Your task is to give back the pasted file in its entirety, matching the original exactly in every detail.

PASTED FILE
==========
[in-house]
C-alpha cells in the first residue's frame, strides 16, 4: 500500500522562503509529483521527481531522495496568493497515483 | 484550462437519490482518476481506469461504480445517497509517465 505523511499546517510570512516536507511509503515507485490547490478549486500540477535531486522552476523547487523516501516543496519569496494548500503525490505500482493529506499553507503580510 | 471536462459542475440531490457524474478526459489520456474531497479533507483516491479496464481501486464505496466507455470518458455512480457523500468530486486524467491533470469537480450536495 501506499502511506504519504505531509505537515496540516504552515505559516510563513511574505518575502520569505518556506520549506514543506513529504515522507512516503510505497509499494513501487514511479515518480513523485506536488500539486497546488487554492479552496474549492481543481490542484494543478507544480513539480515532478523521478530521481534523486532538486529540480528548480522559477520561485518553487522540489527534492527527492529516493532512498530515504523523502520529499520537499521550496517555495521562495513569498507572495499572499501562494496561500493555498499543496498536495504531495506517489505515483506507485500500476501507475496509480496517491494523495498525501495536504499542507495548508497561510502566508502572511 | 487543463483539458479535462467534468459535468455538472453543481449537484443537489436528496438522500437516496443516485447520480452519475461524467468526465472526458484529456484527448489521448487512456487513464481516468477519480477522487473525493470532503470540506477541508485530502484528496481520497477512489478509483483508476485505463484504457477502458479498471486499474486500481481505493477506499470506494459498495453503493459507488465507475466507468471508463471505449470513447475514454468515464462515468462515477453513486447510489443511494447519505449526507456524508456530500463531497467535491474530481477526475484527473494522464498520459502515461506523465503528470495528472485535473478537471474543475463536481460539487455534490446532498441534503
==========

[in-house]
C-alpha cells in the first residue's frame, strides 16, 4: 500500500522562503509529483521527481531522495496568493497515483 | 484550462437519490482518476481506469461504480445517497509517465 505523511499546517510570512516536507511509503515507485490547490478549486500540477535531486522552476523547487523516501516543496519569496494548500503525490505500482493529506499553507503580510 | 471536462459542475440531490457524474478526459489520456474531497479533507483516491479496464481501486464505496466507455470518458455512480457523500468530486486524467491533470469537480450536495 501506499502511506504519504505531509505537515496540516504552515505559516510563513511574505518575502520569505518556506520549506514543506513529504515522507512516503510505497509499494513501487514511479515518480513523485506536488500539486497546488487554492479552496474549492481543481490542484494543478507544480513539480515532478523521478530521481534523486532538486529540480528548480522559477520561485518553487522540489527534492527527492529516493532512498530515504523523502520529499520537499521550496517555495521562495513569498507572495499572499501562494496561500493555498499543496498536495504531495506517489505515483506507485500500476501507475496509480496517491494523495498525501495536504499542507495548508497561510502566508502572511 | 487543463483539458479535462467534468459535468455538472453543481449537484443537489436528496438522500437516496443516485447520480452519475461524467468526465472526458484529456484527448489521448487512456487513464481516468477519480477522487473525493470532503470540506477541508485530502484528496481520497477512489478509483483508476485505463484504457477502458479498471486499474486500481481505493477506499470506494459498495453503493459507488465507475466507468471508463471505449470513447475514454468515464462515468462515477453513486447510489443511494447519505449526507456524508456530500463531497467535491474530481477526475484527473494522464498520459502515461506523465503528470495528472485535473478537471474543475463536481460539487455534490446532498441534503